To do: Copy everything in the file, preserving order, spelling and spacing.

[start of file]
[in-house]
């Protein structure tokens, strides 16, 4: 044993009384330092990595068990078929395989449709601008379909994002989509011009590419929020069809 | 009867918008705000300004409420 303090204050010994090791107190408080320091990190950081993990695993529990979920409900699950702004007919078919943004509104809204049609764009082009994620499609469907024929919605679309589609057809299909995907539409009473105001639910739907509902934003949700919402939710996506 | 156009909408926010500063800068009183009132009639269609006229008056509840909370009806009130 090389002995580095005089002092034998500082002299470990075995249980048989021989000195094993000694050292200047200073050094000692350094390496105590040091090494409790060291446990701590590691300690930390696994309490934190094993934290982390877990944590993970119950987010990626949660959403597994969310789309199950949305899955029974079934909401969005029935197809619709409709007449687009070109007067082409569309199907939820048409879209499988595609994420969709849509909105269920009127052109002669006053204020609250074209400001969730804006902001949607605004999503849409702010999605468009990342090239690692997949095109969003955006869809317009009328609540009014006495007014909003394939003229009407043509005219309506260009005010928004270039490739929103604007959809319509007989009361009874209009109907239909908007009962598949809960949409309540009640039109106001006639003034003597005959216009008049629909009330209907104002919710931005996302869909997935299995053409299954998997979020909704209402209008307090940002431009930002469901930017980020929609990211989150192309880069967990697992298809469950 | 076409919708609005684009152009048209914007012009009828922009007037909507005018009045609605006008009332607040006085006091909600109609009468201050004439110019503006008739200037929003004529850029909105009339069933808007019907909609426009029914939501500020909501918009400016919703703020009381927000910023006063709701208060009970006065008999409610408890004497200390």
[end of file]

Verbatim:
[in-house]
């Protein structure tokens, strides 16, 4: 044993009384330092990595068990078929395989449709601008379909994002989509011009590419929020069809 | 009867918008705000300004409420 303090204050010994090791107190408080320091990190950081993990695993529990979920409900699950702004007919078919943004509104809204049609764009082009994620499609469907024929919605679309589609057809299909995907539409009473105001639910739907509902934003949700919402939710996506 | 156009909408926010500063800068009183009132009639269609006229008056509840909370009806009130 090389002995580095005089002092034998500082002299470990075995249980048989021989000195094993000694050292200047200073050094000692350094390496105590040091090494409790060291446990701590590691300690930390696994309490934190094993934290982390877990944590993970119950987010990626949660959403597994969310789309199950949305899955029974079934909401969005029935197809619709409709007449687009070109007067082409569309199907939820048409879209499988595609994420969709849509909105269920009127052109002669006053204020609250074209400001969730804006902001949607605004999503849409702010999605468009990342090239690692997949095109969003955006869809317009009328609540009014006495007014909003394939003229009407043509005219309506260009005010928004270039490739929103604007959809319509007989009361009874209009109907239909908007009962598949809960949409309540009640039109106001006639003034003597005959216009008049629909009330209907104002919710931005996302869909997935299995053409299954998997979020909704209402209008307090940002431009930002469901930017980020929609990211989150192309880069967990697992298809469950 | 076409919708609005684009152009048209914007012009009828922009007037909507005018009045609605006008009332607040006085006091909600109609009468201050004439110019503006008739200037929003004529850029909105009339069933808007019907909609426009029914939501500020909501918009400016919703703020009381927000910023006063709701208060009970006065008999409610408890004497200390």